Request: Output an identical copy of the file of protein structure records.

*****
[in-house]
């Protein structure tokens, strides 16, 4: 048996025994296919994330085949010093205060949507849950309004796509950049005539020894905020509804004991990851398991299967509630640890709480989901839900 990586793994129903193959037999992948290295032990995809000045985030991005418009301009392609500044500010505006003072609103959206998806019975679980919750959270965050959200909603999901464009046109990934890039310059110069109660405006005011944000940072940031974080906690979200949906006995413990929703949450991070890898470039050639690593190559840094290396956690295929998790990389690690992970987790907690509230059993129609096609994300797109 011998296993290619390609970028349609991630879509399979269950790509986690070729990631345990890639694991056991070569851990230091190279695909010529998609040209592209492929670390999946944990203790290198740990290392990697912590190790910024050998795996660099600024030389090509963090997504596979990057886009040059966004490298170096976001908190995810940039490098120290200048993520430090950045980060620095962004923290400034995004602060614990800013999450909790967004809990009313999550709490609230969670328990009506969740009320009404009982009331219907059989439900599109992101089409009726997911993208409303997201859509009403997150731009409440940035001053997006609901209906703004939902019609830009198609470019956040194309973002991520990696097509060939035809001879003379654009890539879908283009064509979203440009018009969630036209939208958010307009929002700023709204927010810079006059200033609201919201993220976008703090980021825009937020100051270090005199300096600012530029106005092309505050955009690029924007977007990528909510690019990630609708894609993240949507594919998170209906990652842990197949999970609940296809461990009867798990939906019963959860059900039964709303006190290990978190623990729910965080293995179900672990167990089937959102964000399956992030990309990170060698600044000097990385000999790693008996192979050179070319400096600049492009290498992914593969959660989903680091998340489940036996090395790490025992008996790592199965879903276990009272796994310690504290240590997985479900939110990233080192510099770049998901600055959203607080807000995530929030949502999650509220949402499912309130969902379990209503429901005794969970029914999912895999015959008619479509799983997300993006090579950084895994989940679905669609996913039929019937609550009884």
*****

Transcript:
[in-house]
């Protein structure tokens, strides 16, 4: 048996025994296919994330085949010093205060949507849950309004796509950049005539020894905020509804004991990851398991299967509630640890709480989901839900 990586793994129903193959037999992948290295032990995809000045985030991005418009301009392609500044500010505006003072609103959206998806019975679980919750959270965050959200909603999901464009046109990934890039310059110069109660405006005011944000940072940031974080906690979200949906006995413990929703949450991070890898470039050639690593190559840094290396956690295929998790990389690690992970987790907690509230059993129609096609994300797109 011998296993290619390609970028349609991630879509399979269950790509986690070729990631345990890639694991056991070569851990230091190279695909010529998609040209592209492929670390999946944990203790290198740990290392990697912590190790910024050998795996660099600024030389090509963090997504596979990057886009040059966004490298170096976001908190995810940039490098120290200048993520430090950045980060620095962004923290400034995004602060614990800013999450909790967004809990009313999550709490609230969670328990009506969740009320009404009982009331219907059989439900599109992101089409009726997911993208409303997201859509009403997150731009409440940035001053997006609901209906703004939902019609830009198609470019956040194309973002991520990696097509060939035809001879003379654009890539879908283009064509979203440009018009969630036209939208958010307009929002700023709204927010810079006059200033609201919201993220976008703090980021825009937020100051270090005199300096600012530029106005092309505050955009690029924007977007990528909510690019990630609708894609993240949507594919998170209906990652842990197949999970609940296809461990009867798990939906019963959860059900039964709303006190290990978190623990729910965080293995179900672990167990089937959102964000399956992030990309990170060698600044000097990385000999790693008996192979050179070319400096600049492009290498992914593969959660989903680091998340489940036996090395790490025992008996790592199965879903276990009272796994310690504290240590997985479900939110990233080192510099770049998901600055959203607080807000995530929030949502999650509220949402499912309130969902379990209503429901005794969970029914999912895999015959008619479509799983997300993006090579950084895994989940679905669609996913039929019937609550009884």